To the National Map and Beyond
Kelmelis, John, Cartography and Geographic Information Science
people have relied on maps and geographic information for survival, economic development, and recreation for millennia. One can imagine prehistoric people scratching lines into the mud to direct others to better hunting grounds, describe the relationships of caves to rivers and highly productive food sources, outline dangerous locations, or emphasize the benefits and safety of a prized place of respite. As society developed in complexity through the various levels of band, tribe, chiefdom, and state (Diamond 2001), and beyond to multistate structures and alliances and global enterprises, the need for maps and geographic information continued to increase. The evolution of societies is intertwined with the evolution of technology; major transitions were facilitated by harnessing fire, taming animals, developing metallurgy, the invention of laborsaving devices, and the proliferation of information. In our times, the sophisticated electronically linked nations and multistate societies depend on a highly accurate, readily accessible, and current information infrastructure.
Because a great portion of society's economy depends on geographic information (Bernknopf et al. 1993; Bhagwat and Viju 2000; Kelmelis 2001; NAPA 1998; Oxford Economic Research Associates 1999), maps are a critical part of this information infrastructure. Just as people still sketch maps in the mud to communicate geospatial information, maps printed on paper or other portable, durable material will always be needed. However, the digital age has provided new opportunities for the production, distribution, and use of geospatial information.
In the United States, the authority to produce topographic surveys of the national lands rests in the legislation that established the U.S. Geological Survey (USGS) in 1879 (USGS 1986). Ten years following this legislation, specific language on topographic surveys was included in the Appropriations Act of 1889, and, in 1897, the USGS was authorized to distribute maps and atlases in Public Resolution 13 of the 54th Congress. The USGS conducted cooperative (joint) funded topographic mapping projects in partnership with States and municipalities during the 1880s, which was recognized in Public Law 100 of the 70th Congress in 1928.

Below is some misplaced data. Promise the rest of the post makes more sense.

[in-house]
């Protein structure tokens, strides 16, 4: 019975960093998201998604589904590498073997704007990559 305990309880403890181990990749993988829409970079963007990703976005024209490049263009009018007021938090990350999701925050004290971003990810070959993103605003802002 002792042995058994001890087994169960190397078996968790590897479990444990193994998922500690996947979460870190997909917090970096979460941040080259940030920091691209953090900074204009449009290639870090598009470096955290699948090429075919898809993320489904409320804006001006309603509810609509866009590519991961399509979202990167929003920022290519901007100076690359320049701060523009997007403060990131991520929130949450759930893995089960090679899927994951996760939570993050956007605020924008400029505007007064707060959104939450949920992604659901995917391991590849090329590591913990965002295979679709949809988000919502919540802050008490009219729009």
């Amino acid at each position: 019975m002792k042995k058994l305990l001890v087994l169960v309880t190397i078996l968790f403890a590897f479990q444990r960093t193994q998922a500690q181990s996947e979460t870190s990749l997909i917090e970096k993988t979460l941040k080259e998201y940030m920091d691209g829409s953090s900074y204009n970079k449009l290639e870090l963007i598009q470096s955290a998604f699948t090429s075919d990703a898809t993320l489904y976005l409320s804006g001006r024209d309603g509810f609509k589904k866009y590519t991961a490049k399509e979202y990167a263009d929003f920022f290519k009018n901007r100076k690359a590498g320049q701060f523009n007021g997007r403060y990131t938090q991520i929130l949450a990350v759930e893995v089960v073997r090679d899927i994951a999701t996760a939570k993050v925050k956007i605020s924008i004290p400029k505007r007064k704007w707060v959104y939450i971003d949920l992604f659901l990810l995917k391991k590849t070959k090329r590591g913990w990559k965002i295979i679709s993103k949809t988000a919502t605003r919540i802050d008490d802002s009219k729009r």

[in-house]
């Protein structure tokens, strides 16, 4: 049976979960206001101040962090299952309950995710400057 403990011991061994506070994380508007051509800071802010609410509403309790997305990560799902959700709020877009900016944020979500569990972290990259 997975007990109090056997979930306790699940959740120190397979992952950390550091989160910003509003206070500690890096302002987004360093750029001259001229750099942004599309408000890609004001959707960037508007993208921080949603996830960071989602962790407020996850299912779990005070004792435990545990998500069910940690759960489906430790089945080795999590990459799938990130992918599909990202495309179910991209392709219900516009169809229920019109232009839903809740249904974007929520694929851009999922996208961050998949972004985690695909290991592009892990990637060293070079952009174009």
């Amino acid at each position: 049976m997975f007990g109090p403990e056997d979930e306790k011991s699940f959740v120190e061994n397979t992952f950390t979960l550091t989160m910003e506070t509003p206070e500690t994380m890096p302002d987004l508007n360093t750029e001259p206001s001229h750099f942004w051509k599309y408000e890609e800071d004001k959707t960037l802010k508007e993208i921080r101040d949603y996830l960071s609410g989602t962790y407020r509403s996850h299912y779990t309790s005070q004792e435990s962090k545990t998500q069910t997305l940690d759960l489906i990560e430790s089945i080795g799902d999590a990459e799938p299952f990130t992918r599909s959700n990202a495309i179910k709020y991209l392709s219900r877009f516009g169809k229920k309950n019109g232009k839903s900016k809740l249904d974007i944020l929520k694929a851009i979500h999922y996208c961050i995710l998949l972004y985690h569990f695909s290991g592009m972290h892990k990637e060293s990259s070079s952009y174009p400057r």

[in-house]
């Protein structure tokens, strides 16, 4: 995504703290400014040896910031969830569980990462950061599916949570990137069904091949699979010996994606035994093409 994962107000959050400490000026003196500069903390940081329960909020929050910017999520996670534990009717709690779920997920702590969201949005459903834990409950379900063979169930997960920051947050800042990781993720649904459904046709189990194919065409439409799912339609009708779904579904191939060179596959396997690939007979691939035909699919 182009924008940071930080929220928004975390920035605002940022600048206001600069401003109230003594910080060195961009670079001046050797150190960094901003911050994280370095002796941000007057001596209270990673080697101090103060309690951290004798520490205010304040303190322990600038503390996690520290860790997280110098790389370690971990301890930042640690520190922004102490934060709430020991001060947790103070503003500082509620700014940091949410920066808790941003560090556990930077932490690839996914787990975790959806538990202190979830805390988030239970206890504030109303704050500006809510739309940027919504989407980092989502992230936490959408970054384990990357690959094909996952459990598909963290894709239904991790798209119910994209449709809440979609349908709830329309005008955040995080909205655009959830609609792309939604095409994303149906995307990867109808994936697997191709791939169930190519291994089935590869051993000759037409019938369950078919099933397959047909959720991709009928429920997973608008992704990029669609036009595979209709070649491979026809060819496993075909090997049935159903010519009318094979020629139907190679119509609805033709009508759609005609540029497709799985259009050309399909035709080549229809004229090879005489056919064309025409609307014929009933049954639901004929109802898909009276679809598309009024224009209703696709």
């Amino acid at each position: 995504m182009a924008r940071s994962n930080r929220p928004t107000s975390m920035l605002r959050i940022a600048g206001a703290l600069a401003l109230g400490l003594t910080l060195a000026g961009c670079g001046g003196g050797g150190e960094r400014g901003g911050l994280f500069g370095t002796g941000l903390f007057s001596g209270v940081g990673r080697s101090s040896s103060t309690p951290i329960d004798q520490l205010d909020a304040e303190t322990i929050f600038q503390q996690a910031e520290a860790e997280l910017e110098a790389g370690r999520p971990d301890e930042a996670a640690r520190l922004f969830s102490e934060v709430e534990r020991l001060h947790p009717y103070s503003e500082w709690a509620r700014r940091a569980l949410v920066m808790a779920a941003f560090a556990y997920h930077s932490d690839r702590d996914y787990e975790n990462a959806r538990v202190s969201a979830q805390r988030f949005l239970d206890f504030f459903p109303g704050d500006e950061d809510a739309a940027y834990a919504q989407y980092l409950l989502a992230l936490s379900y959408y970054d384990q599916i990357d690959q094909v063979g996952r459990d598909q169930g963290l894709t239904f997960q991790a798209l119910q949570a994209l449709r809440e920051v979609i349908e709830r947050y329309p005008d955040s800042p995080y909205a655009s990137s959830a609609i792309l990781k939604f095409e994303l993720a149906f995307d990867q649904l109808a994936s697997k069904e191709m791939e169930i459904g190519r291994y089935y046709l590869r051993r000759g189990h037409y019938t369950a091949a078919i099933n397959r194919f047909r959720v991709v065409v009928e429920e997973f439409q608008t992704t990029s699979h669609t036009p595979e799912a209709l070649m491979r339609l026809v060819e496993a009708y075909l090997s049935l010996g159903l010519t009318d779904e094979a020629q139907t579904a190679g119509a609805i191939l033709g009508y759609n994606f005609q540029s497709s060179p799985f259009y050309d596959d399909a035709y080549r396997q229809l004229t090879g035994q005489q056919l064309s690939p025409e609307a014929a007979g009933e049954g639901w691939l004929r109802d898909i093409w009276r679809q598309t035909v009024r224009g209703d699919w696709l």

The U.S. Geological Survey produced topographic maps of the United States at various scales throughout its history. The current standard topographic map is produced at the 1:24,000-scale and l:25,000-scale for the conterminous US, Hawaii, and the Virgin Islands; at the l:30,000-scale for Puerto Rico; and at the 1:25,000-scale and 1: 62,500-scale for Alaska. All the United States, except parts of Alaska, has been mapped at the standard scales. Revision has taken place for many topographic map quadrangles in the areas of greatest land surface change. However, the average age of standard topographic maps for the United States is 23 years (Ryan 2002).
This paper discusses the transition from analog to digital maps and the concept of the National Digital Cartographic Database (NDCDB); separating the topographic map into individual theme-based data layers and their importance to the National Spatial Data Infrastructure (NSDI); the recombination of these data layers into a spatial data framework, with enhanced local data, monitoring, statistical descriptions, scientific assessments, analyses, and application capabilities to form The National Map (TNM). This paper also provides a vision for USGS geography and other scientific disciplines that goes beyond the NSDI and The National Map.
Transition from Analog to Digital Maps
During the mid- and late 1970s, the U.S. Geological Survey established projects to develop digital line graphs (DLG) and digital elevation models. The long-term vision was for a number of theme-based national coverages of digital cartographic data that would be used to improve the cartographic production process and other analytical applications. …